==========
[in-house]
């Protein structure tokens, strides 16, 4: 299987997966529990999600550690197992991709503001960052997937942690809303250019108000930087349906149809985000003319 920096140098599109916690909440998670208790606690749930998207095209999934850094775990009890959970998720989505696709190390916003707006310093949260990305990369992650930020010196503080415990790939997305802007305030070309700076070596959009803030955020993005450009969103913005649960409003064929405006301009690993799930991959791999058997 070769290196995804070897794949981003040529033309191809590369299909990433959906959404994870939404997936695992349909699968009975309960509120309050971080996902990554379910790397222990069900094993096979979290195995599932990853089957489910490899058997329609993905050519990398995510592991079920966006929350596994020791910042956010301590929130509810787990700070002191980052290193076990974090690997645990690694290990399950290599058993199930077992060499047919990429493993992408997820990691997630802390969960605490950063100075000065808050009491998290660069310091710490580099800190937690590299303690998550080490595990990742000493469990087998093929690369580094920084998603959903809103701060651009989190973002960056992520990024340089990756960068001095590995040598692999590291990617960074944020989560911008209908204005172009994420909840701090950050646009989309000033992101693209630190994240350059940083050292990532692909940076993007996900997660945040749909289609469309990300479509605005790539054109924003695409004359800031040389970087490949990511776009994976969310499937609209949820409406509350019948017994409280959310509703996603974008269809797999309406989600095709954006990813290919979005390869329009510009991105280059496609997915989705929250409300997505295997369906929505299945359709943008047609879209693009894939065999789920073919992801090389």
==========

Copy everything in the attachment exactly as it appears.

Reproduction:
[in-house]
């Protein structure tokens, strides 16, 4: 299987997966529990999600550690197992991709503001960052997937942690809303250019108000930087349906149809985000003319 920096140098599109916690909440998670208790606690749930998207095209999934850094775990009890959970998720989505696709190390916003707006310093949260990305990369992650930020010196503080415990790939997305802007305030070309700076070596959009803030955020993005450009969103913005649960409003064929405006301009690993799930991959791999058997 070769290196995804070897794949981003040529033309191809590369299909990433959906959404994870939404997936695992349909699968009975309960509120309050971080996902990554379910790397222990069900094993096979979290195995599932990853089957489910490899058997329609993905050519990398995510592991079920966006929350596994020791910042956010301590929130509810787990700070002191980052290193076990974090690997645990690694290990399950290599058993199930077992060499047919990429493993992408997820990691997630802390969960605490950063100075000065808050009491998290660069310091710490580099800190937690590299303690998550080490595990990742000493469990087998093929690369580094920084998603959903809103701060651009989190973002960056992520990024340089990756960068001095590995040598692999590291990617960074944020989560911008209908204005172009994420909840701090950050646009989309000033992101693209630190994240350059940083050292990532692909940076993007996900997660945040749909289609469309990300479509605005790539054109924003695409004359800031040389970087490949990511776009994976969310499937609209949820409406509350019948017994409280959310509703996603974008269809797999309406989600095709954006990813290919979005390869329009510009991105280059496609997915989705929250409300997505295997369906929505299945359709943008047609879209693009894939065999789920073919992801090389």